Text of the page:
Environment Bill: Clean air rules to be amended after 7 years’ wait

The Environment Bill amends air quality provisions that go back to the 1950s but it does not contain the new target for fine particulates (PM2.5) that had been anticipated.

Provisions concerning the pollutant, linked to dementia and a welter of other health conditions, instead refer to a new target to be set through regulations. Although no date or specific value is mentioned, these would presumably be to meet the World Health Organization’s goal of 10 micrograms per cubic metre by 2030. But the deadline could be in 15 years or more.

Two independent reports published by DEFRA in the summer concluded that the goal would be tough but achievable by 2030. Former environment secretary Michael Gove backed adopting it in law in his swansong speech this summer.

The bill does not mention if the regulations would enact the objective as a limit value, akin to current rules governing nitrogen dioxide (NO2), or as a weaker target. The EU Ambient Air Quality Directive requires compliance with its 40µg/m3 limit, allowing ClientEarth to pursue the government through the courts to force the enactment of new policies. But it says that the target values for ozone should be met “where possible.”

Katie Nield, clean air lawyer for ClientEarth, said that the conspicuous absence of a limit value for PM2.5 was “worrying”, and risks the UK “going backwards” on air quality. However, it would also place English public authorities under a duty to consider the Clean Air Strategy “when exercising any function of a public nature that could affect the quality of air.” The group had lobbied for such a provision.

Such a strategy would also need to be prepared at least every five years.

Geraint Davies, Labour MP for Swansea and chair of the All Party Parliamentary Group on Air Quality, has already promised to introduce “real legal limits that cut pollution levels quicker” through an amendment.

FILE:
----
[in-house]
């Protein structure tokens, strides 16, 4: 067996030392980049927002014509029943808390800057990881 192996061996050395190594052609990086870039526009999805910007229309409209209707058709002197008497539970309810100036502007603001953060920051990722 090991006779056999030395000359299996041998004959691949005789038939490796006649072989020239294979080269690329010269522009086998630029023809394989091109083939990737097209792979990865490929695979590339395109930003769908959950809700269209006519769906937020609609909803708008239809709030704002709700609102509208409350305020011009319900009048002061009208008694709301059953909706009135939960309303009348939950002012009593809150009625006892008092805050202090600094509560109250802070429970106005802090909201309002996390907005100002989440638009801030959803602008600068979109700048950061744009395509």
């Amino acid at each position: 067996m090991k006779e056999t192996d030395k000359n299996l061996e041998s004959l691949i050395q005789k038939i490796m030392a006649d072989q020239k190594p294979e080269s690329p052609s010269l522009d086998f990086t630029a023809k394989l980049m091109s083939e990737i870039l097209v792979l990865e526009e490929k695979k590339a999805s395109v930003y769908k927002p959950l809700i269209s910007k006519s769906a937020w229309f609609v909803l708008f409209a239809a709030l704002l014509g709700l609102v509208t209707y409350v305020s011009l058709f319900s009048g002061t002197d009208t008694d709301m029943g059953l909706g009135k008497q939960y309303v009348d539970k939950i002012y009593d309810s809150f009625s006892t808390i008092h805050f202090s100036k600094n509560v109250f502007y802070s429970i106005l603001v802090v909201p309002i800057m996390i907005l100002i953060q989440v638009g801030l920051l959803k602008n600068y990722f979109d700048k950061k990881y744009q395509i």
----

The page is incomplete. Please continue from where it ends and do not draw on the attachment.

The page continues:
“If we are going to save lives then we should limit PM2.5 to 20 micrograms per cubic metre by 2020; 15 by 2025; and 10 by 2030. It would represent technology forcing standards and require large scale transformation of public transport and ultra-low emission vehicles,” he said.

Campaigner Simon Birkett, director of Clean Air in London, criticised the bill for not implementing a human right to clean air, the centrepiece of Davies’ own Clean Air (No 3) Bill. However, Green peer Baroness Jones came 14th of 66 in the Lords’ ballot for private members bills on Monday – her similar Clean Air (Human Rights) Bill will be introduced on Tuesday.

DEFRA admitted that the Clean Air Act, amended little since 1956 and widely considered obsolete, “needs an overhaul” back in 2012. But no amendment had been forthcoming until now.

The bill would allow local authorities in England to issue fixed penalty notices of up to £300 (amendable through regulations) for the emission of dark smoke within a smoke control area. If unpaid, this would be recoverable as a civil debt.

It would also outlaw the acquisition and delivery of any solid fuel for use in a smoke control area – though sales would only have to be accompanied by a warning about their lawful use to continue. It is not the direct ban on the sale of coal and wet wood that Gove promised in January, which would go some way to attaining the WHO target.

Further provisions would streamline the local air quality management (LAQM) regime, while also providing for a new power to control industrial emissions. Where an emitter is responsible, in whole or part, for a breach of an air quality standard, it would be obliged to propose actions to help remedy that breach. If these are insufficient or inappropriate, the secretary of state “may direct an air quality partner to make further proposals” states the law, but does it not state that ignoring such a direction would be considered an offence.

The bill strengthens powers to deal with any repeat of the Dieselgate debacle, as announced in June 2018. It would empower the government to order the recall of any vehicle or machine for where there are reasonable grounds to think it breaches a “relevant environmental standard”. The provision goes beyond emissions to air to embrace vibration, noise and heat too.

Both manufacturers and distributors could be obliged to publicise a recall, stop further products entering the market, take back a minimum proportion of them, and pay compensation to owners. The law also speaks of ordering compensation, destruction, modification and timely return to owners.

The “enforcement authority” – presumably the Driver and Vehicle Standards Agency – would also be handed powers to enter premises, take documents and samples of products, where it has reasonable suspicion of wrongdoing.

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